And yet, even at this early stage, Team Fortress 2 was showing some cracks in the armor. Why, critics asked, were there no bots in multiplayer, something that was already standard in 2007? Why did each class only get one weapon for each loadout slot, and why was there no progression system to encourage continued play on the small handful of available maps (one of which was the notoriously awful 2fort?) The answer, Valve assured us, was that everything we wanted was coming – in updates.
Now, don’t get me wrong. Obviously, content updates aren’t a bad thing – especially when they’re free, as all of TF2’s have been. Without them, this type of game has no longevity, and becomes the sort of disposable once-a-year release typical of franchises like Battlefield, Battlefront, and Call of Duty. Obviously, I have a lot more respect for a company that chooses to support a single game over nine years than one that exists only to remain just interesting enough to get you to buy the next one. At this point, our smart readers can probably smell a “but” coming, and what an ugly, smelly, hairy “but” it is.
Updates are good, BUT Valve has constantly used updates to put off doing important work on the game. Any complaint can be waved away with “there’s an update coming.” Even now, when people ask for new weapons or new maps or any kind of support that actually suggests that Valve gives a darn about the game, we’re told that it’s all coming in some nebulous future update.
And another thing: I’ve really grown to love the story of TF2. It’s not surprising – after all, the comics have been led by Erik Wolpaw, the greatest man to ever write for videogames or about them. But how much credit can you really give the game for that? Team Fortress 2 started one of my current least-favorite trends in gaming today, which is the idea that multiplayer games should have no story content whatsoever and relegate all of it to side media. Worse – the idea that it’s okay to just completely make up a story as you go along. That worked for TF2, because it had a smart team of writers behind it who worked to keep everything consistent and entertaining, but put the brain-geniuses at Blizzard or Gearbox behind that type of franchise and you quickly end up with more lore inconsistencies than you can shake a Scottish Handshake at.
Good videogame stories are those that actually take place in the world of the game – that’s something that Valve used to do really well. And while we all talk about how much personality Team Fortress 2’s characters have in-game, maybe it’s time to look at how true that really is. I mean, in the comics and in the short films, the Spy is a suave, ruthless killer who the rest of the team fears and respects but who’s secretly harboring a lot of self-doubt about his abilities and about abandoning his son. In the game, he’s an over-the-top stereotype with a bad French accent. In the media, Sniper is a dedicated professional with an increasingly complicated relationship with his parents. In the game, he’s an over-the-top stereotype with a passable Australian accent. Sure, a lot of the in-game lines are funny (the first time you hear them), and I’m not expecting them to interrupt a fast-paced multiplayer game with some kind of lengthy character monologues, but wouldn’t it be nice if it felt like any of the lore made it into the game? Sure, they put more effort into making each class feel like a character than any other game at the time, but simply doing “more” doesn’t automatically mean you’re doing a good job.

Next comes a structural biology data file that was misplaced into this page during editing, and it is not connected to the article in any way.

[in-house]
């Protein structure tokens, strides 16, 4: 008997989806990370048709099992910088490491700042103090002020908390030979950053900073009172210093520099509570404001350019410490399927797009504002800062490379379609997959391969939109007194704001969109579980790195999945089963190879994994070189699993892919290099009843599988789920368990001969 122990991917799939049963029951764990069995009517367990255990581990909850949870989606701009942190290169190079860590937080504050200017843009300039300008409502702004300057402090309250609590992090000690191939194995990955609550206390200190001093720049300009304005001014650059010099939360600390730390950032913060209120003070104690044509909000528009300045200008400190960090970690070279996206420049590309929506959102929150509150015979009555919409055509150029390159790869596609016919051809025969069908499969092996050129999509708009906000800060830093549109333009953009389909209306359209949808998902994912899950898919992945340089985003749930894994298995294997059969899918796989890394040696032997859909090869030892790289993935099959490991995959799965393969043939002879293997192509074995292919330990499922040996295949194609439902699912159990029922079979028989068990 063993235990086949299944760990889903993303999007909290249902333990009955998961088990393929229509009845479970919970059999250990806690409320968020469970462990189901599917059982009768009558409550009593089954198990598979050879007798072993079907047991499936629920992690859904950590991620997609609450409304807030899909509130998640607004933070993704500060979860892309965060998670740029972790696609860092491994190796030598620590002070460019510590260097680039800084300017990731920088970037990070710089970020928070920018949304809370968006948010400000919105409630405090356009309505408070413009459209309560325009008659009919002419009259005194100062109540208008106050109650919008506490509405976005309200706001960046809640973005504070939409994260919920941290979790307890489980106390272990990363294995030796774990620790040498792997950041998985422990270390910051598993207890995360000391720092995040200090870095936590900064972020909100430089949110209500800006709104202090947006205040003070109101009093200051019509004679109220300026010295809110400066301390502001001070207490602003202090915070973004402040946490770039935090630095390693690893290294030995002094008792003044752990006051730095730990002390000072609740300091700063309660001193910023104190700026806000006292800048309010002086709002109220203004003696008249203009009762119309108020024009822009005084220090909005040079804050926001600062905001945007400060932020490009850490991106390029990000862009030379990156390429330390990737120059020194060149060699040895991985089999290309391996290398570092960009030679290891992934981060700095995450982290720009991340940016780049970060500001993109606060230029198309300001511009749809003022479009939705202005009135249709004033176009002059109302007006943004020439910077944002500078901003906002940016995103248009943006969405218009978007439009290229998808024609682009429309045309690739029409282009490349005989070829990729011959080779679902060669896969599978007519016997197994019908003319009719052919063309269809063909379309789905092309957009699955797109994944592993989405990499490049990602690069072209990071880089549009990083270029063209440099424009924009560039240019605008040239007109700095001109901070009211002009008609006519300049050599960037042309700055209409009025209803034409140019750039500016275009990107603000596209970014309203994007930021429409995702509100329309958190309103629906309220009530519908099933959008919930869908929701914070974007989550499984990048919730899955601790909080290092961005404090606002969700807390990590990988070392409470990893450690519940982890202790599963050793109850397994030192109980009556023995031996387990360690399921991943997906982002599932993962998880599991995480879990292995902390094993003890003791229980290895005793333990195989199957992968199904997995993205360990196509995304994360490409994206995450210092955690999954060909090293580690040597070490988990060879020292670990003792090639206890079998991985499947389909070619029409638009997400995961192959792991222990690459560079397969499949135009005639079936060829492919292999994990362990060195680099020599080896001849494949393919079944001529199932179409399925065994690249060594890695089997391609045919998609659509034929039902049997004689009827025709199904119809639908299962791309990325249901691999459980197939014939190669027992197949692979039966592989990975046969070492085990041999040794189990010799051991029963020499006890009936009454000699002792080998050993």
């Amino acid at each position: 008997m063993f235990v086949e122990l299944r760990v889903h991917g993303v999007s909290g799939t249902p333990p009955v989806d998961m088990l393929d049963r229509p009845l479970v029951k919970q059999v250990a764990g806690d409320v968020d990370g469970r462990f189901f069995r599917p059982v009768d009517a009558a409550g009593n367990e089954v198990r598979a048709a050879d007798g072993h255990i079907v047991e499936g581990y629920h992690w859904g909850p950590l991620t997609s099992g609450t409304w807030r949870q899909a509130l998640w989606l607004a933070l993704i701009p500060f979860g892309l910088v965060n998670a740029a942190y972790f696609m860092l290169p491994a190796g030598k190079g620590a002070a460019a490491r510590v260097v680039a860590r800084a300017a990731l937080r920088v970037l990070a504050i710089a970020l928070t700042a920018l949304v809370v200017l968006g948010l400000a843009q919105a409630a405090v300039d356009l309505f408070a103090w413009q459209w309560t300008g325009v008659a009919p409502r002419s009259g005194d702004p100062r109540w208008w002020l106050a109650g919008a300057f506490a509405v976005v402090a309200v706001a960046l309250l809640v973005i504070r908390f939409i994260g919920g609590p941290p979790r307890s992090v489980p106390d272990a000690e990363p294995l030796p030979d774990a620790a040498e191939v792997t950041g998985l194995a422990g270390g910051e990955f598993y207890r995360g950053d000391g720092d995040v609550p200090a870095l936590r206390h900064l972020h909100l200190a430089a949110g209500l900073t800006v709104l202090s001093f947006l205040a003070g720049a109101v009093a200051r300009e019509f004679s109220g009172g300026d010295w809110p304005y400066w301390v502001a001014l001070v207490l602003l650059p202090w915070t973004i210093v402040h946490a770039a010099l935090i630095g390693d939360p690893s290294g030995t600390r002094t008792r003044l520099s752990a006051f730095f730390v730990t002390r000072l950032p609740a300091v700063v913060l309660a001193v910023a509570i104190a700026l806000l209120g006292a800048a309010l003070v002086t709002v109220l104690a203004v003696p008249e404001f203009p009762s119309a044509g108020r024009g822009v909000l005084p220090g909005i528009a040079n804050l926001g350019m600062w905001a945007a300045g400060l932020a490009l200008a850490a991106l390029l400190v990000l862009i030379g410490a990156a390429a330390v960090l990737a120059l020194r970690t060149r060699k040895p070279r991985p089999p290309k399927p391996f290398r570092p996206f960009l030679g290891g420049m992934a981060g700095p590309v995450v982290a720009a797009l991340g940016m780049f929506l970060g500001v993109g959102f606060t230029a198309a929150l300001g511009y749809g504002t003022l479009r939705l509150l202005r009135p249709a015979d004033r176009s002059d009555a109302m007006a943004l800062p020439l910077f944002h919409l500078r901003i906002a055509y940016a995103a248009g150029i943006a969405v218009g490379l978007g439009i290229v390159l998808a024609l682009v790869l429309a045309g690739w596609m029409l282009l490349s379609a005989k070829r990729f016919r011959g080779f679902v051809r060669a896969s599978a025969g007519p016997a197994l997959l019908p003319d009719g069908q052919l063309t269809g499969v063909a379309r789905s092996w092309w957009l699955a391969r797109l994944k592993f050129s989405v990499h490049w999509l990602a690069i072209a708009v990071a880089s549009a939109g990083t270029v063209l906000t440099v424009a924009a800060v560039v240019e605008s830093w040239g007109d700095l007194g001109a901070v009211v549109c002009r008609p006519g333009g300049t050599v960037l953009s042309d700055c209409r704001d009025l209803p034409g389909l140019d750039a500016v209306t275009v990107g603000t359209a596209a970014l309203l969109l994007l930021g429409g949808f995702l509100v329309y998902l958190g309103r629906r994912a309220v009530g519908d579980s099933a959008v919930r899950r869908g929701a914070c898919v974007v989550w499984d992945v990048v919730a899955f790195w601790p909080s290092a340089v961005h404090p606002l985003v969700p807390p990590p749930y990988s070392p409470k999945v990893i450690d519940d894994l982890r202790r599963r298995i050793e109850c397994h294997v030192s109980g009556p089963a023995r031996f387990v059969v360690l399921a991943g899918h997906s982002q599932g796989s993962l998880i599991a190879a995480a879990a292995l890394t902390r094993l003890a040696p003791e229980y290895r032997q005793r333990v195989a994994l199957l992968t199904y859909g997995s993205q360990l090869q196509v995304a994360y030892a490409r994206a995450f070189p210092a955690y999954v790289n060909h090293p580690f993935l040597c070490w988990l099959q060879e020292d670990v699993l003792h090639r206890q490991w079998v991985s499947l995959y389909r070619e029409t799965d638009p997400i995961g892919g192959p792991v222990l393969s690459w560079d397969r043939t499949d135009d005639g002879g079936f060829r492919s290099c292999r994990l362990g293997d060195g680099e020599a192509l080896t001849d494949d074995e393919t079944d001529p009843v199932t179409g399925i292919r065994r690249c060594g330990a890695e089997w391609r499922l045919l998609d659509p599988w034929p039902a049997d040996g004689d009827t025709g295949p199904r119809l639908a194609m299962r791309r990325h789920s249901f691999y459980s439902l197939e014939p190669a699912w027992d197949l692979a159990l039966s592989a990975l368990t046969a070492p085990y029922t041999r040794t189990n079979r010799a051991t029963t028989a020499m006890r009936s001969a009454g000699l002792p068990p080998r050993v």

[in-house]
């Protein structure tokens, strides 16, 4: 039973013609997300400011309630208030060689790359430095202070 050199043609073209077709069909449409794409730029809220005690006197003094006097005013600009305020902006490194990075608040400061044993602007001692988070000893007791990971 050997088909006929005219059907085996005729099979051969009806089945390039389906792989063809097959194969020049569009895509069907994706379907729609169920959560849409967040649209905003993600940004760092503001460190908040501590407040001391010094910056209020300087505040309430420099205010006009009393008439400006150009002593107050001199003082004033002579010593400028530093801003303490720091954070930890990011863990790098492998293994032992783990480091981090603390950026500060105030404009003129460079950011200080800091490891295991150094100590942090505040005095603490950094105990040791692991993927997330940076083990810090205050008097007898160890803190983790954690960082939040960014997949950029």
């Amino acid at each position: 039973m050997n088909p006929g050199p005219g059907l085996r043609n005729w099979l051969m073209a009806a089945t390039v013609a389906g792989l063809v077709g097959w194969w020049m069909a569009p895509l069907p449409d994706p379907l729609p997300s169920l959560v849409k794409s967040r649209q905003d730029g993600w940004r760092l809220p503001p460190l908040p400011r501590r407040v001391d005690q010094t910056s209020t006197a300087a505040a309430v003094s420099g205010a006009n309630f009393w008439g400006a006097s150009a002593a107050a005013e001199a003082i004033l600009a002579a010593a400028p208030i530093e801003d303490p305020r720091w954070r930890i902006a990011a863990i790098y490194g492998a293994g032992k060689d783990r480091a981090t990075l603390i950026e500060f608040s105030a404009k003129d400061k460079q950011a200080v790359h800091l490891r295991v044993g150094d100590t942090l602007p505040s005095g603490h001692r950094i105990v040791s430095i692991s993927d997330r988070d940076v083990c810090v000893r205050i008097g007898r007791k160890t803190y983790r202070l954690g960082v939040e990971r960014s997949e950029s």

Now, there was, in my mind, one major exception to this: the Mann VS Machine update. Longtime fans will remember what an exciting time that was – the weeks of buildup to the big reveal. I mean, I printed out some of those anti-robot propaganda posters and hung them in my locker. After five years, Valve was finally advancing the story, introducing not only new characters but a whole new world with a whole new objective: setting aside the mercenaries’ petty differences to protect Mann Co. and their way of life from an endless horde of deadly robots. Not only did it bring an awesome new game mode unlike anything any other game had ever tried before (or has really done since), but it really felt like we as players were banding together to face this new threat. It took the major theme of Team Fortress 2’s story – which is that the silly, the stupid, and the seemingly worthless can prove themselves stronger than any quote-unquote “superior” forces – and brought it into gameplay by having a small team of ragtag players band together to destroy the robots that were seemingly superior in every way, armed only with determination and bottles of their own urine. Mann VS Machine was exactly the kind of combination of emergent storytelling and gameplay that Team Fortress 2’s bizarre setup was supposed to encourage.
And then it got two tiny updates and died. Valve’s company line has been that they stopped supporting it because no one was playing it, but A) that’s demonstrably untrue and B) the reason the playerbase dropped so dramatically is that there was no support for it. I mean, you could pay for more and better maps, but nobody understood how that shit worked. See, buying a Ticket lets you play a Tour of Duty (which is a group of several Missions) in Mann Up Mode, which allowed you to earn Loot. Now, Loot and Tickets are both distinct from Vouchers, which were purchased separately, also with real money (although Loot isn’t purchased with real money – it’s purchased with Tickets) and they – Vouchers, that is – reward your co-op partners with extra Loot at the end of a Mission, even if your Ticket has been consumed, although you need a Ticket to buy a Voucher because you can only use Vouchers in Mann Up Mode Missions and you need Tickets to play a Tour of Duty. Does that all make sense? And if so, can you please explain it to me?